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Why aren’t more digital health solutions aimed at children?


Healthcare leaders say they’d like to see more products developed for kids. For tech companies, they’ll likely see less competition in pediatrics than in solutions for adults.

From the “triple-demic” to the growing mental health crisis in youth, pediatric healthcare has commanded a great deal of attention in recent months.

Panelists discuss the need for more digital health solutions aimed at children during the ViVE Conference in Nashville.

Panelists discuss the need for more digital health solutions aimed at children during the ViVE Conference in Nashville.

Children’s hospitals were packed with patients with RSV, the flu and COVID-19 in the fall and winter. With the host of viruses, John Brownstein, chief innovation officer of Boston Children’s Hospital, likened it to an “octo-demic” at a panel on pediatric health at the ViVE Conference in Nashville last week.

During a panel on pediatric care at ViVE, healthcare leaders noted the challenges in providing healthcare to children, including growing burnout among clinicians.

Despite some of the pressing problems in pediatric care, the panelists also bemoaned the fact that there are far fewer digital health solutions aimed at children than adults. They said they would like to see more tech companies devising products and devices aimed at pediatric care.

Ali Alhassani is the chief clinical officer of Summer Health, a company which allows users to send a text asking questions related to children’s healthcare needs on issues such as the flu and feeding. Parents enjoy the ease of getting answers to questions via text within minutes, he said at ViVE.

At the same time, Alhassani encouraged other founders and tech companies that are trying to gain a foothold to consider solutions aimed at pediatric care. Citing one selling point for the idea, Alhassani said tech companies will see fewer competitors in the pediatric area, compared to products aimed at adults.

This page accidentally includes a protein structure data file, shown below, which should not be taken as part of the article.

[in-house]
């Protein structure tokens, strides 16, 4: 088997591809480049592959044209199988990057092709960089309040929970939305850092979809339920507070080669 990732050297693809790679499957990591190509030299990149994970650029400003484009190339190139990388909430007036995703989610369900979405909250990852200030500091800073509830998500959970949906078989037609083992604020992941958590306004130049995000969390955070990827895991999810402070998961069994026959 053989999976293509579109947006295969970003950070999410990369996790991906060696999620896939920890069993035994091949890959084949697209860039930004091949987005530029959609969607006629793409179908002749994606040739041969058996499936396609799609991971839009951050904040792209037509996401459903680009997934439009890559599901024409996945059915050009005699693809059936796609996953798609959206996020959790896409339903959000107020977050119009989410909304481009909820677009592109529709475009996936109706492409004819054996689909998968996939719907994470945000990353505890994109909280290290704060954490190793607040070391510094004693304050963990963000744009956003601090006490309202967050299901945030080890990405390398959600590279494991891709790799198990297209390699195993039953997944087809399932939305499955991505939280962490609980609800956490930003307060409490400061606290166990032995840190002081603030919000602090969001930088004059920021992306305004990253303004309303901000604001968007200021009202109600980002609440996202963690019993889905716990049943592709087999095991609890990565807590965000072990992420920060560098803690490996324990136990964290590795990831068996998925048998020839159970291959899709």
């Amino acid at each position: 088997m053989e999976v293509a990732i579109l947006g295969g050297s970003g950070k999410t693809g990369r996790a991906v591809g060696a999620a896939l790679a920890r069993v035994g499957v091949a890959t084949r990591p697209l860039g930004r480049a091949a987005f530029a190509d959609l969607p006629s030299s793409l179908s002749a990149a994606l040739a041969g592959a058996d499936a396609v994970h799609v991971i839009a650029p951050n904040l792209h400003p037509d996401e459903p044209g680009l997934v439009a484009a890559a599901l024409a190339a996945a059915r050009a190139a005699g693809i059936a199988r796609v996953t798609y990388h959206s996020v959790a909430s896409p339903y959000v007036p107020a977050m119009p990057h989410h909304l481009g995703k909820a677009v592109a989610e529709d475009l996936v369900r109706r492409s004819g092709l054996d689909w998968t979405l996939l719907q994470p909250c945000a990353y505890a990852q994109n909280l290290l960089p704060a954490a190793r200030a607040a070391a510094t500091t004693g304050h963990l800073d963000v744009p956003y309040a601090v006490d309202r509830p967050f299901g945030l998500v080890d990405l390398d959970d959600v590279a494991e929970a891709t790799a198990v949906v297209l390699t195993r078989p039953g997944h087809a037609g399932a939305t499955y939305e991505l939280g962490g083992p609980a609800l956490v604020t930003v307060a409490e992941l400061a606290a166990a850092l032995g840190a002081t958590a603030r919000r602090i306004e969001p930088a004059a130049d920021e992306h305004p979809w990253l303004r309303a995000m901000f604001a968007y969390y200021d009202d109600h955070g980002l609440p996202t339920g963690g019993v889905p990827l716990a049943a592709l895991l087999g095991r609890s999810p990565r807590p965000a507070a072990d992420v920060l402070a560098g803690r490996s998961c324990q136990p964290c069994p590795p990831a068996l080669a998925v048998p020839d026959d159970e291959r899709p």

“It’s a much less crowded space,” Alhassani said. “There aren’t a lot of pediatric solutions.”

Brenda Schmidt, head of enterprise growth at Redesign Health, suggested founders could develop 30 pediatric tech solutions and not overcrowd the market.

Tech companies could see opportunities for solutions designed for post-discharge monitoring, Brownstein said. Remote patient monitoring for pediatric patients could be one area where tech companies devise solutions, he said.

“It is hard to get companies to think about technologies that serve kids,” Brownstein said.

Boston Children’s is looking at designing some solutions “from the ground up,” he said. He cited Bellhop Health, which was developed at Boston Children’s and offers virtual support to parents to help children reach developmental goals and connects parents with physical, occupational and speech therapists.

Brownstein said he’d like to see products that could help keep kids from developing more serious complications requiring hospitalization.

“That is an area we could use some real resources,” Brownstein said.

Karen Wilding, vice president and chief value officer at Nemours Children's Health, said it’s difficult to find remote patient monitoring devices that will work on infants.

She also sees the potential for digital solutions allowing health systems to provide care for children outside the hospital.

“There is huge opportunity in the hospital-at-home space for children,” Wilding said.

Healthcare leaders on the pediatric panel at ViVE acknowledged some of the reasons tech companies steer clear of pediatrics. Unlike adults, particularly older individuals who need more care, the market for pediatrics is much smaller.

“Kids generally are healthier than adults. It’s hard to justify the investment in the technology,” Brownstein said.

Laurie Strongin is CEO of the Hope for Henry Foundation, a nonprofit organization which helps hospitals prepare kids to confront serious illnesses and adhere to medical plans. Strongin, who participated in the ViVE panel, said she’d welcome more investments and solutions aimed at kids.

“So much of the investment in healthcare is on the adult side,” Strongin said.

Wilding also cited another impediment. In adults, Medicare data is shared in a standard, consistent manner, but that’s not the case for data involving children, she said.

“Our ability to standardize and aggregate that information is very challenging in the pediatric space,” Wilding said.

Still, healthcare leaders agree there are profound needs for more resources and tools aimed at helping children, from critical illnesses to behavioral healthcare. They point out one seemingly obvious fact: helping kids get and stay healthy improves the chances that they will become healthy adults.

Children’s hospitals could use more partners and more digital innovation.

As Wilding said, “This is an opportunity to reflect and a call for action.”

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